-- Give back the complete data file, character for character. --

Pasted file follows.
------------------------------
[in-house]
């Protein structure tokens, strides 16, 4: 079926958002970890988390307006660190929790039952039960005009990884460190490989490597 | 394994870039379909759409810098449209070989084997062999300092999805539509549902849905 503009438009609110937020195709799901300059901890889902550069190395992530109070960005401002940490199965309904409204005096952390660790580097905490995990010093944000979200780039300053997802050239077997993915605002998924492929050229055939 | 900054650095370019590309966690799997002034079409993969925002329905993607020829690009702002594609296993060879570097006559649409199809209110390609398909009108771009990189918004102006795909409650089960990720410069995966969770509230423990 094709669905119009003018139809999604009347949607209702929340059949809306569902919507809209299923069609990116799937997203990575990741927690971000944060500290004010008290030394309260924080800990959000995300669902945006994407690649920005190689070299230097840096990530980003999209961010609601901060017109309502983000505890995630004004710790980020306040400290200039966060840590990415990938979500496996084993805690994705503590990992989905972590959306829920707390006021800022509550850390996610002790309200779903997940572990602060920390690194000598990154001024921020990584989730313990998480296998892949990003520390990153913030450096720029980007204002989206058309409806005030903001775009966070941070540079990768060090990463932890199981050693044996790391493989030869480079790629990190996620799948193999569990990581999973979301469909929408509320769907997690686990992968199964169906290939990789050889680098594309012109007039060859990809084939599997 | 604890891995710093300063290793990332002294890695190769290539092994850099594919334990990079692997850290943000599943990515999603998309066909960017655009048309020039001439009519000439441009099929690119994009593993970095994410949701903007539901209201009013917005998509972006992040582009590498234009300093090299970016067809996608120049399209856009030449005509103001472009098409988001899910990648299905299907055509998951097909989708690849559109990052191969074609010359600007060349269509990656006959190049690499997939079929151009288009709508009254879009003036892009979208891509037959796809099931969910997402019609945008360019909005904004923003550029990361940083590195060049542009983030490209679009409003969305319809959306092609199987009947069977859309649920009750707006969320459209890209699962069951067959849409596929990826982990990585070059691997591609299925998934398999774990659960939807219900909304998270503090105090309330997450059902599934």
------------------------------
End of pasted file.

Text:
[in-house]
């Protein structure tokens, strides 16, 4: 079926958002970890988390307006660190929790039952039960005009990884460190490989490597 | 394994870039379909759409810098449209070989084997062999300092999805539509549902849905 503009438009609110937020195709799901300059901890889902550069190395992530109070960005401002940490199965309904409204005096952390660790580097905490995990010093944000979200780039300053997802050239077997993915605002998924492929050229055939 | 900054650095370019590309966690799997002034079409993969925002329905993607020829690009702002594609296993060879570097006559649409199809209110390609398909009108771009990189918004102006795909409650089960990720410069995966969770509230423990 094709669905119009003018139809999604009347949607209702929340059949809306569902919507809209299923069609990116799937997203990575990741927690971000944060500290004010008290030394309260924080800990959000995300669902945006994407690649920005190689070299230097840096990530980003999209961010609601901060017109309502983000505890995630004004710790980020306040400290200039966060840590990415990938979500496996084993805690994705503590990992989905972590959306829920707390006021800022509550850390996610002790309200779903997940572990602060920390690194000598990154001024921020990584989730313990998480296998892949990003520390990153913030450096720029980007204002989206058309409806005030903001775009966070941070540079990768060090990463932890199981050693044996790391493989030869480079790629990190996620799948193999569990990581999973979301469909929408509320769907997690686990992968199964169906290939990789050889680098594309012109007039060859990809084939599997 | 604890891995710093300063290793990332002294890695190769290539092994850099594919334990990079692997850290943000599943990515999603998309066909960017655009048309020039001439009519000439441009099929690119994009593993970095994410949701903007539901209201009013917005998509972006992040582009590498234009300093090299970016067809996608120049399209856009030449005509103001472009098409988001899910990648299905299907055509998951097909989708690849559109990052191969074609010359600007060349269509990656006959190049690499997939079929151009288009709508009254879009003036892009979208891509037959796809099931969910997402019609945008360019909005904004923003550029990361940083590195060049542009983030490209679009409003969305319809959306092609199987009947069977859309649920009750707006969320459209890209699962069951067959849409596929990826982990990585070059691997591609299925998934398999774990659960939807219900909304998270503090105090309330997450059902599934």